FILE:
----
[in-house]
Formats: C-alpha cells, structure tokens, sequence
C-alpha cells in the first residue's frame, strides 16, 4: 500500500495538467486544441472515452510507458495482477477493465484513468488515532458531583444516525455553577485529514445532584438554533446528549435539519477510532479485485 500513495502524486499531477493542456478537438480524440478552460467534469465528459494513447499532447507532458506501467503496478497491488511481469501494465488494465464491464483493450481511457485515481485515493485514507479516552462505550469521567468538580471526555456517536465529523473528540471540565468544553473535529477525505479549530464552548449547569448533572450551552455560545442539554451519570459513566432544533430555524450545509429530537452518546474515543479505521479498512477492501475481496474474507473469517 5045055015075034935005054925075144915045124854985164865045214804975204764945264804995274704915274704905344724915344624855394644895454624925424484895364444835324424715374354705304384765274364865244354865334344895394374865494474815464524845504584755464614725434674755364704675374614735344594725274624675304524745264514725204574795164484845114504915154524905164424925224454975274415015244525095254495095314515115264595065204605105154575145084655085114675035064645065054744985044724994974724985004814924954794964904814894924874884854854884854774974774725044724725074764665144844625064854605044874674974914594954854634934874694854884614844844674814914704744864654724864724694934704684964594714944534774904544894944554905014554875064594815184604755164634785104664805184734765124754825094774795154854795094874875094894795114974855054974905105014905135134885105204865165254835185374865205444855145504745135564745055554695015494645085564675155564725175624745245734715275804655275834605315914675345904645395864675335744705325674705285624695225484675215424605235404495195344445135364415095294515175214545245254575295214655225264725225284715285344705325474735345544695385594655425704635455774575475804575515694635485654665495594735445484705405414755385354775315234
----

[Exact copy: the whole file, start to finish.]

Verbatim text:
[in-house]
Formats: C-alpha cells, structure tokens, sequence
C-alpha cells in the first residue's frame, strides 16, 4: 500500500495538467486544441472515452510507458495482477477493465484513468488515532458531583444516525455553577485529514445532584438554533446528549435539519477510532479485485 500513495502524486499531477493542456478537438480524440478552460467534469465528459494513447499532447507532458506501467503496478497491488511481469501494465488494465464491464483493450481511457485515481485515493485514507479516552462505550469521567468538580471526555456517536465529523473528540471540565468544553473535529477525505479549530464552548449547569448533572450551552455560545442539554451519570459513566432544533430555524450545509429530537452518546474515543479505521479498512477492501475481496474474507473469517 5045055015075034935005054925075144915045124854985164865045214804975204764945264804995274704915274704905344724915344624855394644895454624925424484895364444835324424715374354705304384765274364865244354865334344895394374865494474815464524845504584755464614725434674755364704675374614735344594725274624675304524745264514725204574795164484845114504915154524905164424925224454975274415015244525095254495095314515115264595065204605105154575145084655085114675035064645065054744985044724994974724985004814924954794964904814894924874884854854884854774974774725044724725074764665144844625064854605044874674974914594954854634934874694854884614844844674814914704744864654724864724694934704684964594714944534774904544894944554905014554875064594815184604755164634785104664805184734765124754825094774795154854795094874875094894795114974855054974905105014905135134885105204865165254835185374865205444855145504745135564745055554695015494645085564675155564725175624745245734715275804655275834605315914675345904645395864675335744705325674705285624695225484675215424605235404495195344445135364415095294515175214545245254575295214655225264725225284715285344705325474735345544695385594655425704635455774575475804575515694635485654665495594735445484705405414755385354775315234